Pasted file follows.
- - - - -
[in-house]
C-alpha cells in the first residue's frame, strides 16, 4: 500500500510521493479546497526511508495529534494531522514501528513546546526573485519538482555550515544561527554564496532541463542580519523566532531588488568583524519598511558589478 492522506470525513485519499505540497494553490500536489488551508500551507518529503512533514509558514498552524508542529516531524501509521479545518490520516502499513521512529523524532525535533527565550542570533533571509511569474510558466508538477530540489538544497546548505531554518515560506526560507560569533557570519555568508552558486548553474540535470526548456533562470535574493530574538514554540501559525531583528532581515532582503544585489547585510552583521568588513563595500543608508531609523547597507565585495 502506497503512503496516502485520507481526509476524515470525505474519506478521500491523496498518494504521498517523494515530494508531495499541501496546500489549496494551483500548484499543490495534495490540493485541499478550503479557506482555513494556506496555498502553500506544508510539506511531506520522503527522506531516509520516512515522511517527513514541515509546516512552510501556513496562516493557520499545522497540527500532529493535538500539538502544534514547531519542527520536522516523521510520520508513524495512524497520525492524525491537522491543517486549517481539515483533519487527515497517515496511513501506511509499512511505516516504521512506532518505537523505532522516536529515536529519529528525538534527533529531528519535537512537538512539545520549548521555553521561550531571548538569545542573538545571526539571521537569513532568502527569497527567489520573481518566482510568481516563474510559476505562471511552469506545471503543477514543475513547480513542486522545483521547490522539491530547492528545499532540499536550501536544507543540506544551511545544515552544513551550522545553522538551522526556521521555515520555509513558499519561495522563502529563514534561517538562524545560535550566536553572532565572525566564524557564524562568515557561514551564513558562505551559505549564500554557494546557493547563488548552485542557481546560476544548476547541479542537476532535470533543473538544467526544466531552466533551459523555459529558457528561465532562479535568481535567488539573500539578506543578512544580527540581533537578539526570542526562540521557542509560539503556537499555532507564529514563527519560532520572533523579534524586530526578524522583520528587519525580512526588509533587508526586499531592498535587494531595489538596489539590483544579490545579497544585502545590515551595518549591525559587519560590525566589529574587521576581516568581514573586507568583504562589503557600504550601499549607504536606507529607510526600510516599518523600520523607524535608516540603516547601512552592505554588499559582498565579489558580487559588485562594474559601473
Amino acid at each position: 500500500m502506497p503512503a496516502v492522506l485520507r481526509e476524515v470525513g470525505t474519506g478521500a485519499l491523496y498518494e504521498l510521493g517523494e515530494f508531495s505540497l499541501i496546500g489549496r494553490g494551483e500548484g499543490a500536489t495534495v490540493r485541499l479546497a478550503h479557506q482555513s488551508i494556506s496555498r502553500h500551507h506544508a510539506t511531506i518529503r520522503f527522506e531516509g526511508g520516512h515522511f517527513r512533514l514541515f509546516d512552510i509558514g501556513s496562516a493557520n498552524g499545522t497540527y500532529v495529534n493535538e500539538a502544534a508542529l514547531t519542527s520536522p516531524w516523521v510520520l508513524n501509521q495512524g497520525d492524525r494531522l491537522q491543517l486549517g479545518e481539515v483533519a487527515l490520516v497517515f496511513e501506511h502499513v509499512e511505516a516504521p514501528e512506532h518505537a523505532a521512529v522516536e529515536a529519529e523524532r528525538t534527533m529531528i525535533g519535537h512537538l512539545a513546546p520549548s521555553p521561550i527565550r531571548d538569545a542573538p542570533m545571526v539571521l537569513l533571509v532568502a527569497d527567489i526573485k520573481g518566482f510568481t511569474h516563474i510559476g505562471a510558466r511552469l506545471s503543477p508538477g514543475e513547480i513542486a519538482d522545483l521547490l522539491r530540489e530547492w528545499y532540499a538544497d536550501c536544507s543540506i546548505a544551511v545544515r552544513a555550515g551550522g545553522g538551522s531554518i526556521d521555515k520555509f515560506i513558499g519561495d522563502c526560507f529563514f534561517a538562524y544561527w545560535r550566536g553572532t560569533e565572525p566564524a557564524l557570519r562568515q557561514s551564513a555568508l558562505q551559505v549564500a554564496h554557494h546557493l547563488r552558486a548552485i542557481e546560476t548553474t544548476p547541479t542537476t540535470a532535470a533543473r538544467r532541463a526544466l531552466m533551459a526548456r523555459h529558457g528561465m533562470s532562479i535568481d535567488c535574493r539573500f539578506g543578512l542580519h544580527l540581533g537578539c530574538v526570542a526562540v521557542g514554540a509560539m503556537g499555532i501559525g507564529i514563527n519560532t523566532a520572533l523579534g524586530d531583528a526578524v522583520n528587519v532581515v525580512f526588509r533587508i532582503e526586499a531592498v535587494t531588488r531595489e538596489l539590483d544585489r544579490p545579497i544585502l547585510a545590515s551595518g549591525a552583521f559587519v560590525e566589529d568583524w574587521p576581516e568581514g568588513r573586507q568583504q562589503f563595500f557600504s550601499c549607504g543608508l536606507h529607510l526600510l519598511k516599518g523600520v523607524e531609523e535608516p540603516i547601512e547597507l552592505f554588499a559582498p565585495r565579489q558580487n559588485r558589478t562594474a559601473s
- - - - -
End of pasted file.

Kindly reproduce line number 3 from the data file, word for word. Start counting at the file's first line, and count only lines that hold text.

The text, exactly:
Amino acid at each position: 500500500m502506497p503512503a496516502v492522506l485520507r481526509e476524515v470525513g470525505t474519506g478521500a485519499l491523496y498518494e504521498l510521493g517523494e515530494f508531495s505540497l499541501i496546500g489549496r494553490g494551483e500548484g499543490a500536489t495534495v490540493r485541499l479546497a478550503h479557506q482555513s488551508i494556506s496555498r502553500h500551507h506544508a510539506t511531506i518529503r520522503f527522506e531516509g526511508g520516512h515522511f517527513r512533514l514541515f509546516d512552510i509558514g501556513s496562516a493557520n498552524g499545522t497540527y500532529v495529534n493535538e500539538a502544534a508542529l514547531t519542527s520536522p516531524w516523521v510520520l508513524n501509521q495512524g497520525d492524525r494531522l491537522q491543517l486549517g479545518e481539515v483533519a487527515l490520516v497517515f496511513e501506511h502499513v509499512e511505516a516504521p514501528e512506532h518505537a523505532a521512529v522516536e529515536a529519529e523524532r528525538t534527533m529531528i525535533g519535537h512537538l512539545a513546546p520549548s521555553p521561550i527565550r531571548d538569545a542573538p542570533m545571526v539571521l537569513l533571509v532568502a527569497d527567489i526573485k520573481g518566482f510568481t511569474h516563474i510559476g505562471a510558466r511552469l506545471s503543477p508538477g514543475e513547480i513542486a519538482d522545483l521547490l522539491r530540489e530547492w528545499y532540499a538544497d536550501c536544507s543540506i546548505a544551511v545544515r552544513a555550515g551550522g545553522g538551522s531554518i526556521d521555515k520555509f515560506i513558499g519561495d522563502c526560507f529563514f534561517a538562524y544561527w545560535r550566536g553572532t560569533e565572525p566564524a557564524l557570519r562568515q557561514s551564513a555568508l558562505q551559505v549564500a554564496h554557494h546557493l547563488r552558486a548552485i542557481e546560476t548553474t544548476p547541479t542537476t540535470a532535470a533543473r538544467r532541463a526544466l531552466m533551459a526548456r523555459h529558457g528561465m533562470s532562479i535568481d535567488c535574493r539573500f539578506g543578512l542580519h544580527l540581533g537578539c530574538v526570542a526562540v521557542g514554540a509560539m503556537g499555532i501559525g507564529i514563527n519560532t523566532a520572533l523579534g524586530d531583528a526578524v522583520n528587519v532581515v525580512f526588509r533587508i532582503e526586499a531592498v535587494t531588488r531595489e538596489l539590483d544585489r544579490p545579497i544585502l547585510a545590515s551595518g549591525a552583521f559587519v560590525e566589529d568583524w574587521p576581516e568581514g568588513r573586507q568583504q562589503f563595500f557600504s550601499c549607504g543608508l536606507h529607510l526600510l519598511k516599518g523600520v523607524e531609523e535608516p540603516i547601512e547597507l552592505f554588499a559582498p565585495r565579489q558580487n559588485r558589478t562594474a559601473s